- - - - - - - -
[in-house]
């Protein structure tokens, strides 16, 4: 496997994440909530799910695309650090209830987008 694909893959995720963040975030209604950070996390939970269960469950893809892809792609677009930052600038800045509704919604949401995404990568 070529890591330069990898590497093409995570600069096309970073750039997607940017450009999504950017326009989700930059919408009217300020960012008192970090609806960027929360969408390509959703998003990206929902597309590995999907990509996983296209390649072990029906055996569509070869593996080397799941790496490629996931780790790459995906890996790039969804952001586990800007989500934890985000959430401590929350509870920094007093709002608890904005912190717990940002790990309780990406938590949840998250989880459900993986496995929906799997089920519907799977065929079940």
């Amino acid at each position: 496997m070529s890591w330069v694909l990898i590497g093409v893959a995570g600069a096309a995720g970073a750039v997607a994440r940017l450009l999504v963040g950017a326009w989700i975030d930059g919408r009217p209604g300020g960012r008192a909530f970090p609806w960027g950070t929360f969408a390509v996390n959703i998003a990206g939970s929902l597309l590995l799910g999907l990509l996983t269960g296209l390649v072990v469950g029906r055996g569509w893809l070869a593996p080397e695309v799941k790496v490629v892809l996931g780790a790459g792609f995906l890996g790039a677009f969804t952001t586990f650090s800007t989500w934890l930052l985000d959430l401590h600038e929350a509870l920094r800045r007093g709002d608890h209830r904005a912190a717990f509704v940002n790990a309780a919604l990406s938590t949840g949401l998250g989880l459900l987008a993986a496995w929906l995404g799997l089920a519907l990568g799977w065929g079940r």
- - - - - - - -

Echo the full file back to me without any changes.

[in-house]
């Protein structure tokens, strides 16, 4: 496997994440909530799910695309650090209830987008 694909893959995720963040975030209604950070996390939970269960469950893809892809792609677009930052600038800045509704919604949401995404990568 070529890591330069990898590497093409995570600069096309970073750039997607940017450009999504950017326009989700930059919408009217300020960012008192970090609806960027929360969408390509959703998003990206929902597309590995999907990509996983296209390649072990029906055996569509070869593996080397799941790496490629996931780790790459995906890996790039969804952001586990800007989500934890985000959430401590929350509870920094007093709002608890904005912190717990940002790990309780990406938590949840998250989880459900993986496995929906799997089920519907799977065929079940």
């Amino acid at each position: 496997m070529s890591w330069v694909l990898i590497g093409v893959a995570g600069a096309a995720g970073a750039v997607a994440r940017l450009l999504v963040g950017a326009w989700i975030d930059g919408r009217p209604g300020g960012r008192a909530f970090p609806w960027g950070t929360f969408a390509v996390n959703i998003a990206g939970s929902l597309l590995l799910g999907l990509l996983t269960g296209l390649v072990v469950g029906r055996g569509w893809l070869a593996p080397e695309v799941k790496v490629v892809l996931g780790a790459g792609f995906l890996g790039a677009f969804t952001t586990f650090s800007t989500w934890l930052l985000d959430l401590h600038e929350a509870l920094r800045r007093g709002d608890h209830r904005a912190a717990f509704v940002n790990a309780a919604l990406s938590t949840g949401l998250g989880l459900l987008a993986a496995w929906l995404g799997l089920a519907l990568g799977w065929g079940r």